The Division 2 – Open Beta Impressions
As a final prelude to the inevitable launch next week, Ubisoft led this past weekends’ Open Beta as an unexpected love letter to Division players. Despite maintaining a fairly limited scope that falls in line with what we saw in the Private Beta, Ubisoft proved that they are all ears when it comes to making concessions on their original design to make their players happy. The long journey from New York to Washington D.C. has almost finished, but is the Open Beta enough to curtail fears of a problematic launch?
In recent years, betas have often been used more as marketing tactics than actual attempts to gear up for an actual launch. We’ve seen similarly tested titles like Fallout 76 and Anthem provides tastes of their game, only to have some issues to persist long into launch. In this way, Ubisoft has proven that stability is a core issue that they have been working on repeatedly from the Private Beta on to Open Beta. An example of this was the lack of a login queue this time around despite the beta being open to everyone. I attempted to play across PC and PS4, and regardless of where I logged in, I had zero queue times.
On my last preview of Private Beta, I had a very mixed impression of the disparity between early leveling gameplay and high-level play. Ubisoft didn’t shrink away from the continued complaints that high-level bullet sponges were a severe detriment to the overall feel of combat. No, you shouldn’t expect a one hit kill, even with a sniper rifle, on most enemies. They have decreased the sponginess enough that I was able to kill multiple enemies on a single magazine, even on hard mode. Another major issue I had, was that specialization ammo would drop extremely scarcely to the point that I was hesitant ever to use it. During Open Beta, special ammunition fell like candy. I was able to consistently utilize my crossbow, and regain ammo as I went.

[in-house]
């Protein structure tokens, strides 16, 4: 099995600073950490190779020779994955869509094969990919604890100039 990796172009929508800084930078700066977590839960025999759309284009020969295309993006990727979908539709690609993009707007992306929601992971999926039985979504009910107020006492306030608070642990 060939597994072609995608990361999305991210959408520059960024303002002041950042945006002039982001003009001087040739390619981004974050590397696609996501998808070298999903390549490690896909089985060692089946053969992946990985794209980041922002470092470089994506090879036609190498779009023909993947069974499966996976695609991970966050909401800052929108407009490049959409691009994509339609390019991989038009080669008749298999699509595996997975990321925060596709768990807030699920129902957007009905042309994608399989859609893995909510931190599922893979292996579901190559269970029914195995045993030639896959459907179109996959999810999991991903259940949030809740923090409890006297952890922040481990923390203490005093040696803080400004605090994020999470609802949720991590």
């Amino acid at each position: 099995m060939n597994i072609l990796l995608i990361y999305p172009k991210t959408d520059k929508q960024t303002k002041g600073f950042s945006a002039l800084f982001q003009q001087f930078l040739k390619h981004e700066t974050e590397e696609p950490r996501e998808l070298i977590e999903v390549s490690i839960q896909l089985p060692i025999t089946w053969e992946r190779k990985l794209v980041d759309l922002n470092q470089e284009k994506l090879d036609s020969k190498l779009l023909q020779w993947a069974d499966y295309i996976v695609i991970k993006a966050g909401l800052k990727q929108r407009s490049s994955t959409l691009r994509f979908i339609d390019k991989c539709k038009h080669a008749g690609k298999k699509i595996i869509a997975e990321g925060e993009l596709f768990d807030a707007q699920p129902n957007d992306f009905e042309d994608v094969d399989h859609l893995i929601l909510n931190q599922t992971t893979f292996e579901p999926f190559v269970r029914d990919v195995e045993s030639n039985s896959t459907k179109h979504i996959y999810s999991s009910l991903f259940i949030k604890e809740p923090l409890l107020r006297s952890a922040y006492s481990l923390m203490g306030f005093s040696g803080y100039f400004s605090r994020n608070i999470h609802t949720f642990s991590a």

Unfortunately, players were still confined to the very lowest areas of Washington D.C. A new level was opened, and the Chem Launcher was added, so players were able to see just a little bit more than they could in the Private Beta, but this leaves the largest swath of the game, the middle, uncharted. In many ways, I’m thankful for this, as I had just enough of the beginning and the end of the game to get a sense of what to expect, without spoiling the majority of the content. On the other hand, I have a concern that bugs may still exist somewhere in the middle as I experienced at the private hands-on press event, where our team had gotten stuck on a level. That being said, the new Viewpoint Museum mission was a lot of fun, and I was able to complete it without issue.
After primarily playing through the same content several times over the multiple tests I have done, I can unequivocally say that the game has continued to get better throughout each iteration. The end game bullet sponginess is much improved. The stuttering and disconnecting issues from the last beta were nonexistent. In all senses, from what I’ve experienced on both PS4 and PC, this game is ready to launch. Whether the great performance translates to the actual launch, only time will tell.